How much do you make and are you factoring in your perks at work?
Don't worry, you don't actually have to answer that, but do consider it—how much do you really make at your job? If your answer consists of just the number that's written on your check or deposited into your account every two weeks, you may not be looking at the whole picture of your compensation.
What does that mean?
There are lots of little ways to maximize your total compensation, from employee discounts you may be overlooking to that sweet, sweet 401(k) match. Here, I've rounded up a few of the best ways to ensure you're making the most of your employer's compensation package—after all, it's not just about your salary!
Many employers now offer discounts on a variety of products and services that employees can take advantage of. If yours does, it's time to celebrate! These sweet deals can save you a pretty penny, and they're yours for the taking. All it takes is a few minutes to scroll through the deals and find the ones that work for you.
Of course, it's all about employee retention; once you leave the company, you lose the discounts. But that doesn't mean you shouldn't take advantage of any that might be offered to you while you're with the company.
Popular discounts range from mobile phone plans and gym memberships to subsidized food at the on-site cafeteria. And if you really want to make these savings count, figure out what you'd pay without the discount, then direct the difference right to your savings account!
Retirement Plan Contribution Increases
Does your company offer a retirement plan like a 401(k) or similar? If so, you can opt for automatic contribution increases on a pre-determined schedule. By doing this, you can set your contributions to increase by a percentage increment on an annual basis. Shoot for a 1% increase each year.
This is an easy way to avoid lifestyle creep from eating into your savings. With an automatic contribution increase in place, as your income increases, your retirement contributions will, too.
Flexible Spending Accounts
Flexible spending accounts are those that allow you to spend pre-tax dollars on qualified medical and childcare expenses. When you sort through all that onboarding paperwork on your first day at work, you'll have the option to allocate a monthly dollar amount into this type of account.
Definitely take advantage, because not only does this reduce your taxable income, it also ensures you won't have to use your regular income to pay for annoying medical expenses like doctor co-pays, glasses, and band-aids. You’ll be able to keep more money in your pocket by reducing your taxable income through routine spending with these accounts.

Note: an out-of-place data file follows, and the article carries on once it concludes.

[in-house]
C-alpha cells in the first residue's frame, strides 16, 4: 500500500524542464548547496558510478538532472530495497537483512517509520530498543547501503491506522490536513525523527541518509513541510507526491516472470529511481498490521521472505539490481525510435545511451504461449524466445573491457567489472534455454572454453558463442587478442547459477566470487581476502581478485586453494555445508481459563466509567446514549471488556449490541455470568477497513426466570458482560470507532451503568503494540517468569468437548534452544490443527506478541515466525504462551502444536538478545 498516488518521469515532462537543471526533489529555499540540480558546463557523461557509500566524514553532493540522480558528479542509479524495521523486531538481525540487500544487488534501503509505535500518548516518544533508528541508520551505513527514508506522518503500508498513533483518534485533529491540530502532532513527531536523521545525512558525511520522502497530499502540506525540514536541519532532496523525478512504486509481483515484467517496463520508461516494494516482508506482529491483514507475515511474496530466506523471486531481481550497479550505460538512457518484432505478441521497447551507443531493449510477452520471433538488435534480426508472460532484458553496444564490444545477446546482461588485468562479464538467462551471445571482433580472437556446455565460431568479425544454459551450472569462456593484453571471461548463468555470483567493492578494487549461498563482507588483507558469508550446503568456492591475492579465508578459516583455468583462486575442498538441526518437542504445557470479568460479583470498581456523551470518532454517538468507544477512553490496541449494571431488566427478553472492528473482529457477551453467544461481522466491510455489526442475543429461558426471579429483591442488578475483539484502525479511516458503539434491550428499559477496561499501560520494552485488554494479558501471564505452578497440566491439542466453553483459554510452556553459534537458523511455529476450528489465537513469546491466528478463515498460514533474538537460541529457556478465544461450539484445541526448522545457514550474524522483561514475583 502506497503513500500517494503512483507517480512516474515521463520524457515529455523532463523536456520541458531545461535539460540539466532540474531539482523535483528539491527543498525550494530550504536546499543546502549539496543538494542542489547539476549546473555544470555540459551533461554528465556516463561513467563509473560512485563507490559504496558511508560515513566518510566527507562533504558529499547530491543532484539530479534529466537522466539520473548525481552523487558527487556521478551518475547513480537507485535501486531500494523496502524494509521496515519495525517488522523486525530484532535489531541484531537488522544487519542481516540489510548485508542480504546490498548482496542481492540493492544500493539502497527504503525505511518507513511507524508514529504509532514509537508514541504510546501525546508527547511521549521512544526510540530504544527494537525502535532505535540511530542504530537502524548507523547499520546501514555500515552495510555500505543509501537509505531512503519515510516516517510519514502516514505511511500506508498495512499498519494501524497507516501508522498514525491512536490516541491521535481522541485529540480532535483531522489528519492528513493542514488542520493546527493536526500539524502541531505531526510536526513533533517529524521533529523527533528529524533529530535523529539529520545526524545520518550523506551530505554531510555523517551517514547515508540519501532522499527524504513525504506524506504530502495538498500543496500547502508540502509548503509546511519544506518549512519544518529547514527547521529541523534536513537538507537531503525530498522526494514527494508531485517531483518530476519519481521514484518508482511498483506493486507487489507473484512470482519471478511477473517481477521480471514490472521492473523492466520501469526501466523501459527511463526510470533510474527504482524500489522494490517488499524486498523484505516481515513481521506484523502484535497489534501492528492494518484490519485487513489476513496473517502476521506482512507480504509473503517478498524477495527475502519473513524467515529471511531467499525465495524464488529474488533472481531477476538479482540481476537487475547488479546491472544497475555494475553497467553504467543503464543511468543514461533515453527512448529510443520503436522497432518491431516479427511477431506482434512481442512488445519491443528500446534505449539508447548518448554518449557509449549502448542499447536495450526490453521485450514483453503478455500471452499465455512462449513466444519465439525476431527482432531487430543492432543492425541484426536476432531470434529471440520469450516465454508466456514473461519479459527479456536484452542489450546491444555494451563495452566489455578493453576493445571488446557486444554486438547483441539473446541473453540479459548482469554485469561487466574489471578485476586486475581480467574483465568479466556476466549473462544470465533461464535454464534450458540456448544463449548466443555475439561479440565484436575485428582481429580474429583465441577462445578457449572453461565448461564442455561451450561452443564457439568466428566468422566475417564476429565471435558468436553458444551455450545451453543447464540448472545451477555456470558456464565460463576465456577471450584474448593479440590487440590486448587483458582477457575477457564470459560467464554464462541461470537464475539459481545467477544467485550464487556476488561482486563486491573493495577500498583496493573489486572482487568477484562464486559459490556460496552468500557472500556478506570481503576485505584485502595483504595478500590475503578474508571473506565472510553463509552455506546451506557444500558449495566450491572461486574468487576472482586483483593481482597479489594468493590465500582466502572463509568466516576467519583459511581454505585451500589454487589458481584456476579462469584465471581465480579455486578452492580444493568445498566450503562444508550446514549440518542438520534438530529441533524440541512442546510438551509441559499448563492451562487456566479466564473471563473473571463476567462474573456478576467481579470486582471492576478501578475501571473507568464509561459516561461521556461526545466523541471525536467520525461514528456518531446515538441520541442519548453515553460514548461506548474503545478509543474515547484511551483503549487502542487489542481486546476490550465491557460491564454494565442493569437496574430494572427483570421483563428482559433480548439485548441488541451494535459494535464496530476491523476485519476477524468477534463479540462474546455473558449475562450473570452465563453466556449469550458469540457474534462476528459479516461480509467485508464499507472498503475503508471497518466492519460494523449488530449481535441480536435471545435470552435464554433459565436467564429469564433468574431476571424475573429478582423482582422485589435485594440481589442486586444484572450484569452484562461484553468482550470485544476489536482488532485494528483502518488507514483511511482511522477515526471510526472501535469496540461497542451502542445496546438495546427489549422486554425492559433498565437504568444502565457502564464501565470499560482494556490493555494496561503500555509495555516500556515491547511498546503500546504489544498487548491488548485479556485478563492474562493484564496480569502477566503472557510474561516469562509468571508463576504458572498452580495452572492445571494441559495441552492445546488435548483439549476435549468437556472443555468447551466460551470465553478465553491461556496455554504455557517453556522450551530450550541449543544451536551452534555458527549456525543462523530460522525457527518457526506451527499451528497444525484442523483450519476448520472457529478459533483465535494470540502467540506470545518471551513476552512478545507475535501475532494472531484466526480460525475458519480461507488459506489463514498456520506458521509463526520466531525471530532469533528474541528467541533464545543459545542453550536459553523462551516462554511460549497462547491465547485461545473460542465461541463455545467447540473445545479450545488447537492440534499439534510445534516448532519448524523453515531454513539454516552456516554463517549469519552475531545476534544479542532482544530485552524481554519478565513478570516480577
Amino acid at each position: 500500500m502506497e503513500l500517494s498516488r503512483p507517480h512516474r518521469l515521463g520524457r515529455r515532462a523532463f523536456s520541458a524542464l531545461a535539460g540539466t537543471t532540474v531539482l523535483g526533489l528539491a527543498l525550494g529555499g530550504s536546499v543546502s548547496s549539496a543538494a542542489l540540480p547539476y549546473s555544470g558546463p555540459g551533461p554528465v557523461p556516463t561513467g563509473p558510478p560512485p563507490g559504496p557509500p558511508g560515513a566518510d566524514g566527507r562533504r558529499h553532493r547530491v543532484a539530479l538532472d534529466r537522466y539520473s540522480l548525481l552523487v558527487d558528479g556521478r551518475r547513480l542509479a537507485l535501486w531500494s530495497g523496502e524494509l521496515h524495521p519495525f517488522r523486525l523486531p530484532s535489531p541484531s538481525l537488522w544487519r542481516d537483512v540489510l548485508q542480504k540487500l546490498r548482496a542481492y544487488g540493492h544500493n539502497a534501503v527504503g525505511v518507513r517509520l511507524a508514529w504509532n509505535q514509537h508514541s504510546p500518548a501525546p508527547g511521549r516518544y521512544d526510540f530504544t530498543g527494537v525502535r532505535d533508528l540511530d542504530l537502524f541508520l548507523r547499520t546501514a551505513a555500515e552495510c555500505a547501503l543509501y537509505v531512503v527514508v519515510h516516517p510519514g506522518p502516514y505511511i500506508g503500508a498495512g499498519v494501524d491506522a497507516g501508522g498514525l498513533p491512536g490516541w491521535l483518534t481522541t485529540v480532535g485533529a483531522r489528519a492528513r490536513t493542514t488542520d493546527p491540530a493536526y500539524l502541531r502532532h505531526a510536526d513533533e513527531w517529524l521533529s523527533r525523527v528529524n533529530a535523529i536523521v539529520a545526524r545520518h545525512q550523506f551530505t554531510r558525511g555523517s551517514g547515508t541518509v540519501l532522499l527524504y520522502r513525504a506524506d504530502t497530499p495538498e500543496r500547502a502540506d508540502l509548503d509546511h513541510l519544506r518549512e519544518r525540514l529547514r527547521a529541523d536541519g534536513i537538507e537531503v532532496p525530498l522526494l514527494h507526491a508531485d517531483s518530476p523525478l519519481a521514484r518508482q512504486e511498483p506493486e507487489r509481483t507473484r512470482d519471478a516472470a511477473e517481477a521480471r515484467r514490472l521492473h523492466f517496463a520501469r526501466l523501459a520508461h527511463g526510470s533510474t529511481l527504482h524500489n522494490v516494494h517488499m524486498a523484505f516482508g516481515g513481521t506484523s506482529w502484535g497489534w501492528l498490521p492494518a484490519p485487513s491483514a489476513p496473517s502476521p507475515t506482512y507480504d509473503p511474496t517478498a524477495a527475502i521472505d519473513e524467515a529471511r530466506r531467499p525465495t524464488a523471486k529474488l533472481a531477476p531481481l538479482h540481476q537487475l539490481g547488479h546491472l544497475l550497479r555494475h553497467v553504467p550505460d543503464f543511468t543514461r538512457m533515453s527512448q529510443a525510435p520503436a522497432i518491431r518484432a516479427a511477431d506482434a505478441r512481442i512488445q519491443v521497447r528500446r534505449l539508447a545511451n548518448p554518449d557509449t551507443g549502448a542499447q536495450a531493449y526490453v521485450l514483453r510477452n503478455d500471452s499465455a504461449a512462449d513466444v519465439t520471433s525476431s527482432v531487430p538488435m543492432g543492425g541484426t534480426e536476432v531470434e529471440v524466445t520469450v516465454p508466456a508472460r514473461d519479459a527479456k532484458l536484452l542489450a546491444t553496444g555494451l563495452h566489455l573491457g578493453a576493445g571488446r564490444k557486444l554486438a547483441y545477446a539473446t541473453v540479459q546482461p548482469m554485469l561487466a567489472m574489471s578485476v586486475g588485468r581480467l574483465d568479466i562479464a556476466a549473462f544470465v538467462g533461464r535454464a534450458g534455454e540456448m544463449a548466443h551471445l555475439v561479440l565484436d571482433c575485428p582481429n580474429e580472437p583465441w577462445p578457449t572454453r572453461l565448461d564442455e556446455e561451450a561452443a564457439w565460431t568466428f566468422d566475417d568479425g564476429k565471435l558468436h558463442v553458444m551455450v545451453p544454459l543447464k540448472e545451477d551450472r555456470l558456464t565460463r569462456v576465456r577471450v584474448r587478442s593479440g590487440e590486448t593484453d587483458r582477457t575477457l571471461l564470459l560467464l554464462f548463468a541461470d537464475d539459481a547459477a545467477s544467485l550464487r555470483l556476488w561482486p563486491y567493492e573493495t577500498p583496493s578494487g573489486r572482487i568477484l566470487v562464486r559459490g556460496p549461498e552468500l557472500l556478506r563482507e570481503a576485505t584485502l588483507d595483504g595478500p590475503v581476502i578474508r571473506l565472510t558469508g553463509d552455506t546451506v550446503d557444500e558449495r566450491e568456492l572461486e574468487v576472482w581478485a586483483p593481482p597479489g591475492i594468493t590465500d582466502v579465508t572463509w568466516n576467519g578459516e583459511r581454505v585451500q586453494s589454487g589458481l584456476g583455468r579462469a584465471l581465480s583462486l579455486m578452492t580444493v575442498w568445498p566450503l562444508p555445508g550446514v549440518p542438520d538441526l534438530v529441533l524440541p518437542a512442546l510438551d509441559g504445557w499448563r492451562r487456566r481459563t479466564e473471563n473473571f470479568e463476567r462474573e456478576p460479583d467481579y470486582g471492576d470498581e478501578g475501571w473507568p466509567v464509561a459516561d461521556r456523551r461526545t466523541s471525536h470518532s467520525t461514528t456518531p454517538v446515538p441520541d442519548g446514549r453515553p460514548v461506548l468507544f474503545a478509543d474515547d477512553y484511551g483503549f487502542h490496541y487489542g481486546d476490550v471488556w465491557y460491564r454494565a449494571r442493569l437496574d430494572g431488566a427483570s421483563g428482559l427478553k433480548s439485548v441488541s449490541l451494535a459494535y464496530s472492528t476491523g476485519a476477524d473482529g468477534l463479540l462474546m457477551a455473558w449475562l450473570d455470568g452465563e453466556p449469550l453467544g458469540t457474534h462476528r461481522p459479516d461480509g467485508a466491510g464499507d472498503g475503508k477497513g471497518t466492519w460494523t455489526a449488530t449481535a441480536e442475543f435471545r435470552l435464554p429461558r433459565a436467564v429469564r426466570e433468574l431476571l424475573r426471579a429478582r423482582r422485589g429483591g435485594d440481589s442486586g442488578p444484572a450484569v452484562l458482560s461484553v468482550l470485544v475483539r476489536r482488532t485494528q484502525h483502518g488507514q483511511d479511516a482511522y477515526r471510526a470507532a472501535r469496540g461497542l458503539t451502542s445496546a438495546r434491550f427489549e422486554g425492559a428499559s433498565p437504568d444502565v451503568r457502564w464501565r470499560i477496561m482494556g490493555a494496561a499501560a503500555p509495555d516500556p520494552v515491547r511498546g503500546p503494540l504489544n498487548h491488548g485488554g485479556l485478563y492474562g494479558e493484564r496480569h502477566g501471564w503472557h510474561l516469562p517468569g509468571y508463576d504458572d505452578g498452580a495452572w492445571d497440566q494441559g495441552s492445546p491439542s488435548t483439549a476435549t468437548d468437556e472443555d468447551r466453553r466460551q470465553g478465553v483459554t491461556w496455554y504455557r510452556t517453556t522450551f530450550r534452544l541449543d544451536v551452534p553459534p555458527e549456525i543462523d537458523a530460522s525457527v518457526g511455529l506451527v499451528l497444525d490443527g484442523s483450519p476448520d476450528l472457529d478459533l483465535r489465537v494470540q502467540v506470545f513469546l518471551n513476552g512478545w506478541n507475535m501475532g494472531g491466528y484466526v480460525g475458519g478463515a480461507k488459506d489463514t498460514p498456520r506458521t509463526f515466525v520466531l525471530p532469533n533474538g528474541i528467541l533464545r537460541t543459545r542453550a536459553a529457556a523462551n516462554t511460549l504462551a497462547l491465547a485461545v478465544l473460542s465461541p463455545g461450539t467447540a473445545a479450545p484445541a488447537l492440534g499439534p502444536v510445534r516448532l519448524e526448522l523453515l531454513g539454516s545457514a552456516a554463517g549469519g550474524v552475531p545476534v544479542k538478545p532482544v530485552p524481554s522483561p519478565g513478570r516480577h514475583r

Most employers that offer direct deposit give you the option to split your paycheck and send it to separate bank accounts. How does this help, you ask? Well, directing a portion of your paycheck to a savings account each time you get paid will take the effort out of consistently putting money aside.
Still trying to hone those saving chops and get better at managing your finances? Doing this is a great way to force yourself into saving, which can be a huge help in the long run.
If you qualify, claim the saver's credit on your taxes using Form 8880 when you file your tax return. Doing this allows you to get a special tax credit for the first $2,000 you contribute to a retirement account throughout the tax year. Yes, really! As if you needed any more reasons to save money! Just be sure to check the income and filing guidelines first.
Negotiate a Raise
We've talked a lot about how to make use of those little extras at work. Now, let's examine that first number we talked about above. That's right, your actual salary. While most companies are good about having an annual performance review in place, some aren't. And if you work for one that isn't, you'll have to be laser-focused on your compensation package to ensure you're being fairly compensated for the work you're doing.
First, start with a salary comparison tool, like the one offered by Glassdoor.com. Then, consider other factors, like whether you've taken on someone else's tasks, how many hours you're (really!) working, and whether you're managing or training another employee.
And remember, you never need to be afraid that you'll anger or offend your boss by asking for a raise; good companies know the importance of keeping their employees happy, and that rightly involves fair compensation. Read more about negotiating a raise.
Use these tips to make sure you are maximizing your earnings and workplace benefits to the fullest!